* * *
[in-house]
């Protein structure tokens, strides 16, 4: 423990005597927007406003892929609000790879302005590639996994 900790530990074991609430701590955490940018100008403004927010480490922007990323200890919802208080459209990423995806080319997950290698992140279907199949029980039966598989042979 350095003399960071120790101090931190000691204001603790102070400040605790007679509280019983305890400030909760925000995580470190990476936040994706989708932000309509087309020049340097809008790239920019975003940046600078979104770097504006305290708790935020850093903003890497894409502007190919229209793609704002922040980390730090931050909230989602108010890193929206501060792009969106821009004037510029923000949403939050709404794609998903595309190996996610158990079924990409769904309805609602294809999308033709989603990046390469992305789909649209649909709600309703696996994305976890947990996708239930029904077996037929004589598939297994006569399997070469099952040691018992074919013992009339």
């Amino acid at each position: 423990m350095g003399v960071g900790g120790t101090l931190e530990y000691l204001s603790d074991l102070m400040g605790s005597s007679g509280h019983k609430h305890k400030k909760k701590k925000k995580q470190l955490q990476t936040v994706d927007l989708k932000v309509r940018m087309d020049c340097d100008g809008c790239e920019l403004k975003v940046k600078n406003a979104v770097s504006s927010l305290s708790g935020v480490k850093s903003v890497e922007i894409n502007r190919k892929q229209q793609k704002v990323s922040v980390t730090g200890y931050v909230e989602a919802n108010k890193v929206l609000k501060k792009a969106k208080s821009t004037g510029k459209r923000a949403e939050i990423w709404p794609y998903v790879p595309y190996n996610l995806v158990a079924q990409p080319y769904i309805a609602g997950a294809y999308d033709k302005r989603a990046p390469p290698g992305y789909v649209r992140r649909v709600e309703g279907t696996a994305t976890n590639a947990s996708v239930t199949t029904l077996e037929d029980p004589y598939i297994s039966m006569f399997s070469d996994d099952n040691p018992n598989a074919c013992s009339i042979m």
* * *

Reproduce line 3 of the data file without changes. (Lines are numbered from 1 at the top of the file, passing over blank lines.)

């Amino acid at each position: 423990m350095g003399v960071g900790g120790t101090l931190e530990y000691l204001s603790d074991l102070m400040g605790s005597s007679g509280h019983k609430h305890k400030k909760k701590k925000k995580q470190l955490q990476t936040v994706d927007l989708k932000v309509r940018m087309d020049c340097d100008g809008c790239e920019l403004k975003v940046k600078n406003a979104v770097s504006s927010l305290s708790g935020v480490k850093s903003v890497e922007i894409n502007r190919k892929q229209q793609k704002v990323s922040v980390t730090g200890y931050v909230e989602a919802n108010k890193v929206l609000k501060k792009a969106k208080s821009t004037g510029k459209r923000a949403e939050i990423w709404p794609y998903v790879p595309y190996n996610l995806v158990a079924q990409p080319y769904i309805a609602g997950a294809y999308d033709k302005r989603a990046p390469p290698g992305y789909v649209r992140r649909v709600e309703g279907t696996a994305t976890n590639a947990s996708v239930t199949t029904l077996e037929d029980p004589y598939i297994s039966m006569f399997s070469d996994d099952n040691p018992n598989a074919c013992s009339i042979m």